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Zsuzsa F. Lassú and Anett Szarvas-Elek: In the wake of Jane Elliott: Reducing prejudices in teacher education

We aimed to present students with the mechanics and effects of prejudice based on a theoretical background of prejudice using practical experience as a starting point. Jane Elliott's students were faced for one day with the experience of the harmful discrimination affecting minority groups for a whole lifetime; our students had only 15 minutes for the same exercise. According to our findings, this amount of time is sufficient to comment the negative experience and to raise awareness of the situation of discriminated groups, one that they hopefully will never have to experience in real life. Provided our exercise has a lasting effect, members of the group will keep the imaginary collar in their pockets in order to remember their own experience with prejudice. Hopefully, teachers will remember this experience in situations in which they themselves discriminate in an overt or covert way among their pupils. When they split pupils into groups according to their best judgement, they may realize neither the negative effect on pupils who may approach a problem with greater circumspection or the "slow" pupils nor the conflict created between the "slow" and "clever" pupils. We hope that they will not face these situations without understanding and tool: surely, the existence of and the difference between groups are inevitable, but their relationships can be improved with conscious attention. Finally, we have to emphasize the dangers of our experiment. No matter how spectacular and successful the confrontation technique presented here seems to be, it should be carried out with great care, expertise and sensitivity. Both the facilitators are psychologists who are experts in groupwork and who have spent a considerable amount of time preparing for the experiment. That is why we would strongly recommend repetition of the experiment only to those, who are well-prepared and have practice in leading self-awareness group training. It is a great responsibility to assist one toward self-recognition, a goal which can sometimes be very painful though constructive. We would like to thank the students participating in the experiment for their cooperation and consent. They made it possible for us to analyze these group events.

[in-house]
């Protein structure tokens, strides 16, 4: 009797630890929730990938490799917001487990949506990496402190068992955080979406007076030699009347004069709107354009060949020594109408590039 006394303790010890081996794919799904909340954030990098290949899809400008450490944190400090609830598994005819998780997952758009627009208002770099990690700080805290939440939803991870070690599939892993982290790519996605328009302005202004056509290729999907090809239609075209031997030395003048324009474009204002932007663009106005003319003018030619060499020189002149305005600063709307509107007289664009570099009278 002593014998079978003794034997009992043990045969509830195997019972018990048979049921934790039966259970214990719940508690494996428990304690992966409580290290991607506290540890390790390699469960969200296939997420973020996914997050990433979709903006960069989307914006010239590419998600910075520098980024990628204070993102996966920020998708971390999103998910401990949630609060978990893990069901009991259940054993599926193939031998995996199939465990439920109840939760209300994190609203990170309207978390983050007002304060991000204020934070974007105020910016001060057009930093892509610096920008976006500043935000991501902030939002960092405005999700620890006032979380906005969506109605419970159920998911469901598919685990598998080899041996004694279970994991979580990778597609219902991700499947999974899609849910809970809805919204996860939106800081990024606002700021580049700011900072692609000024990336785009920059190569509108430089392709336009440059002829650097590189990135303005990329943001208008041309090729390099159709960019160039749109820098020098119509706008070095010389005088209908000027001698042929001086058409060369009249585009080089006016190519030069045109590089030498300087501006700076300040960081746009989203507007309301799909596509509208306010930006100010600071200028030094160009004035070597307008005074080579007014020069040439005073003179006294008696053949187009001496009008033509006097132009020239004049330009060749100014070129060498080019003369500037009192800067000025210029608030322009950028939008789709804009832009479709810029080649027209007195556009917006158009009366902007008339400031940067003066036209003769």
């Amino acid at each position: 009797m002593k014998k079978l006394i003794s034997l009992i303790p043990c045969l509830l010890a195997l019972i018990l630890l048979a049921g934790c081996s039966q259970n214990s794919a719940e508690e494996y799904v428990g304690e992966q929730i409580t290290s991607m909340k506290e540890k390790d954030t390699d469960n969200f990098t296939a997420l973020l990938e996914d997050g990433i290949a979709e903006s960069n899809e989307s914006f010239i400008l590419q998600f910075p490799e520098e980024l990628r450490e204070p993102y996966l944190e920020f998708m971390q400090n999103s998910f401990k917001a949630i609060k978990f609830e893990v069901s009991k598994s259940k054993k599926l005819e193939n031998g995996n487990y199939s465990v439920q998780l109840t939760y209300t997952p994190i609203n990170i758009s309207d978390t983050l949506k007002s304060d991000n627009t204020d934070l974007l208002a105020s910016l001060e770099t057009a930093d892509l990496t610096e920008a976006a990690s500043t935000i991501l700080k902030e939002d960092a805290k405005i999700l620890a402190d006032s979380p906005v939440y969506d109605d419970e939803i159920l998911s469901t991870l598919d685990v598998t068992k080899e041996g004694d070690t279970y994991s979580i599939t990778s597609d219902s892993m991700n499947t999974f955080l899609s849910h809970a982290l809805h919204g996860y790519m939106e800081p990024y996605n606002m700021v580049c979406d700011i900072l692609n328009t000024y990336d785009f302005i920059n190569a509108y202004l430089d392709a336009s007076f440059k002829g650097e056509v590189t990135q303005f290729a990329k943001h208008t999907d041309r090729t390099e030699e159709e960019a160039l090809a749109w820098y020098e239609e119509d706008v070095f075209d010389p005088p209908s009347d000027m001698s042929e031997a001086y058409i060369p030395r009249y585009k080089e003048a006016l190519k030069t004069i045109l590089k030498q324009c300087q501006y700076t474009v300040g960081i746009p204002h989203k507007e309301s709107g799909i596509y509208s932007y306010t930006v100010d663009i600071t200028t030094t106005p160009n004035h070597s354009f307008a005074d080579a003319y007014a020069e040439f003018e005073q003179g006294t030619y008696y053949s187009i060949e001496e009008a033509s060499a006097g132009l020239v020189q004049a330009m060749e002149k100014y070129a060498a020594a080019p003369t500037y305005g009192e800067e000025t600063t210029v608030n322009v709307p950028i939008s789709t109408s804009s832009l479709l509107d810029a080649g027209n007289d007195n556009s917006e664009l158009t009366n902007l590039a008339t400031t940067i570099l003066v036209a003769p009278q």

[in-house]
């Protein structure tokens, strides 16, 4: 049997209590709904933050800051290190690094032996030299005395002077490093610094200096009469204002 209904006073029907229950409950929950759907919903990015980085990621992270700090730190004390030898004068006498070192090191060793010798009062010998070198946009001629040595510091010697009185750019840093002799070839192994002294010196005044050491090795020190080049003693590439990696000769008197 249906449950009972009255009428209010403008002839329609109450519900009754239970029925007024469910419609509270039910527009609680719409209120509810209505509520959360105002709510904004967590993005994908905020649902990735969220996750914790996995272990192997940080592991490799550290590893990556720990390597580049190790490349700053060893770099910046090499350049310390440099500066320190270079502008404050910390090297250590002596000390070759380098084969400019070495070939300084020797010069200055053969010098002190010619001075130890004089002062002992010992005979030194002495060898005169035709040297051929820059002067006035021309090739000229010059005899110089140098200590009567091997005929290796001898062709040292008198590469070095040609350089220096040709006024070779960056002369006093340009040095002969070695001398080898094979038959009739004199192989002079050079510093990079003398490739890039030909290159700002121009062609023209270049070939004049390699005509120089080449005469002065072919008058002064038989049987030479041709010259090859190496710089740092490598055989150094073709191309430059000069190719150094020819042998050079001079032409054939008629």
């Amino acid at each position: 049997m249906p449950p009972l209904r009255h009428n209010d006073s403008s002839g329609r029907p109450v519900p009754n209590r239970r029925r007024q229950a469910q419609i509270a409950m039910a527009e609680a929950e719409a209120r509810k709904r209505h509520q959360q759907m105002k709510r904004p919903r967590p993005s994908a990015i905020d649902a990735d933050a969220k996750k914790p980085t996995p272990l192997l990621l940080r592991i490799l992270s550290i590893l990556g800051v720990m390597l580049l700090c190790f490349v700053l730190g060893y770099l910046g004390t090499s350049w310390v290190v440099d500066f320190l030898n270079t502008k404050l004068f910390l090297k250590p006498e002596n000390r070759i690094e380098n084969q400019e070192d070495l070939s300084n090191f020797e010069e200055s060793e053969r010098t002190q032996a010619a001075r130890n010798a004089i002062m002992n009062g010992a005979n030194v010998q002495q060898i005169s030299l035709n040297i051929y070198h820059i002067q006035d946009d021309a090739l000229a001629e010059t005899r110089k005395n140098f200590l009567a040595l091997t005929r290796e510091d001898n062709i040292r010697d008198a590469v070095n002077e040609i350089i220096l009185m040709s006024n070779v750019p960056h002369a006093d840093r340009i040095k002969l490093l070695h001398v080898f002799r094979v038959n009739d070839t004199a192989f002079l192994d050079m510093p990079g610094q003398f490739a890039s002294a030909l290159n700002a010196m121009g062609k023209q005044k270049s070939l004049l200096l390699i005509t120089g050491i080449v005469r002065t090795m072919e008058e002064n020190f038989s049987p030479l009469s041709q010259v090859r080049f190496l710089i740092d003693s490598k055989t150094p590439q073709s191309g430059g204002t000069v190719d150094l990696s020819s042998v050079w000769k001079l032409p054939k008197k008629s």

MAGYAR PEDAGÓGIA 100. Number 2. 227-242. (2000)

Levelezési cím / Address for correspondence: F. Lassú Zsuzsa H-8000 Székesfehérvár, Szabadságharcos u. 53. E-mail:; Elekné Szarvas Anett H-8000 Székesfehérvár, Szabadságharcos u. 53. E-mail:


Magyar Tudományos Akadémia